Think twice before you pick up that baguette—it just might kill you.
Not literally of course, but countless people around the world are suffering from gluten allergies and Celiac's Disease—and most are completely unaware.
"Millions of people have to go gluten-free to live healthy lives,” explains Dr. Gary Kaplan, founder of The Kaplan Center for Integrative Medicine. “Celiac disease is a diagnosis that is frequently missed for decades—if you have celiac disease, consuming gluten can lead to many serious health problems, therefore it needs to be completely eliminated from your diet. Those with gluten intolerances and sensitivities need to adopt a gluten-free diet to alleviate the uncomfortable symptoms, such as joint and abdominal pain.”
Granted, a gluten-free diet isn't the easiest to maintain (we know first hand), but people are finally getting hip to the repercussions of a gluten-heavy diet, thus dropping this inflammatory ingredient from any and everything they consume. Interested in giving it a go? Dr. Kaplan shares six tips for going gluten free below.
—Change Your Mindset
It’s about taking charge of your heath. The first thing that needs to change isn’t your diet; it’s your thinking! Get used to the idea that your dietary habits need to change because they’re making you sick. Recognize that making the necessary changes will greatly improve how you feel.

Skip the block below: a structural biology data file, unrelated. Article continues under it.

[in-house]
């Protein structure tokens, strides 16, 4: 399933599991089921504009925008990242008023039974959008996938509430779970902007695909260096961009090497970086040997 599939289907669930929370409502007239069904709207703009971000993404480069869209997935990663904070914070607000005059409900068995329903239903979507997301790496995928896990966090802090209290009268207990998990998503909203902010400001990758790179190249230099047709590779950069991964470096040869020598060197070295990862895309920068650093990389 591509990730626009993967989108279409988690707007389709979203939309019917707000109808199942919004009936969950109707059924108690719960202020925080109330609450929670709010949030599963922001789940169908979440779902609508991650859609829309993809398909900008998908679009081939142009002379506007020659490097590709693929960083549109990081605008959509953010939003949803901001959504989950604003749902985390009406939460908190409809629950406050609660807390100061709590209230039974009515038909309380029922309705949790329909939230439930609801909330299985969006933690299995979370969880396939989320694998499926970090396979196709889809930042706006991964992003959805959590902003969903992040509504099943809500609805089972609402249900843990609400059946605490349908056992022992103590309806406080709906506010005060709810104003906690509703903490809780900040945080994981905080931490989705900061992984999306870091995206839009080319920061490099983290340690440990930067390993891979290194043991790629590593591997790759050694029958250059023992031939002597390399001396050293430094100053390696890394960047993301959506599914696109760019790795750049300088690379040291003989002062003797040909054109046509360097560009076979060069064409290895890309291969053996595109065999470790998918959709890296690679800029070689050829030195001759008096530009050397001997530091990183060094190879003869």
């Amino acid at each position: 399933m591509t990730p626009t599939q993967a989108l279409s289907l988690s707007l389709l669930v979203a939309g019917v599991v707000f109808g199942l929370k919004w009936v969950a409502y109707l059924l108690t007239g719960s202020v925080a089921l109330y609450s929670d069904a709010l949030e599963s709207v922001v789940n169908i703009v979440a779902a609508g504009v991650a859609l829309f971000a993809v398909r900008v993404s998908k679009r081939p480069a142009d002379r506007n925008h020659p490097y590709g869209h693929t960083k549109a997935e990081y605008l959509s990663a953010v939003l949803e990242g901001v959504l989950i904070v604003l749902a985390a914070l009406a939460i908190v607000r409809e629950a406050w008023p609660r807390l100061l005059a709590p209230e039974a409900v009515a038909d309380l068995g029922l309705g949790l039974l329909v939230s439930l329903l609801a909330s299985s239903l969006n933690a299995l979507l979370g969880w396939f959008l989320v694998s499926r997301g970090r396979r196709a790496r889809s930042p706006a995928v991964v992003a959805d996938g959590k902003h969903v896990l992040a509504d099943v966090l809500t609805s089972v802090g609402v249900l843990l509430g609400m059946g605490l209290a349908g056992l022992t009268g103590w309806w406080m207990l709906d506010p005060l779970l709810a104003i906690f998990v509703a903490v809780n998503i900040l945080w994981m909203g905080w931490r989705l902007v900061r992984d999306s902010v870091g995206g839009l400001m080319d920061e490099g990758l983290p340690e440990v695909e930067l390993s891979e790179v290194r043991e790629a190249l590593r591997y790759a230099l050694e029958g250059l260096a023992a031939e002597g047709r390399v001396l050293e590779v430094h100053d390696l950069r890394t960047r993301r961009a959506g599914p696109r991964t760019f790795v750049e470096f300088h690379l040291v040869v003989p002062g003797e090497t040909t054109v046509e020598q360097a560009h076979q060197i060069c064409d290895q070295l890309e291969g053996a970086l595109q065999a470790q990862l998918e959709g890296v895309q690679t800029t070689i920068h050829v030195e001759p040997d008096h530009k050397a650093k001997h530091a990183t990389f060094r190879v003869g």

—Clean Out Your Cupboards
If you live alone, clean out all of the items in your pantry that contains gluten. Either give them away or toss them out! If you share a kitchen with others who are not sensitive to gluten, create a separate place for the ingredients and foods that you can eat. This will help prevent cross-contamination.
—Start Reading Labels
While becoming gluten free, always take time to read food labels carefully. Once you know what items are gluten free, your grocery shopping will be quicker and easier.
If you are planning to dine out, you’ll need to do some investigating ahead of time. Find out what foods will be served or what gluten-free items are available on the menu. When attending a party, you can always bring a dish of your own. More and more restaurants offer gluten-free menus. The bottom line: Don’t be shy about asking questions about ingredients. Your good health depends upon you vigilantly avoiding gluten!
If you’re going gluten free, get the support you need to get started, and see it through. This can be done by working with a dietitian, nutritionist, or even hooking up with others who have gone gluten free. There are support groups, both online and in-person, that can help you navigate the new terrain.
To reap the benefits of improved health and wellbeing that come with going gluten free, you must stick with it. It can take a month or more of consistent gluten-free eating to begin to feel the health benefits. But the longer you stick with being gluten free, the easier and more second nature it will become.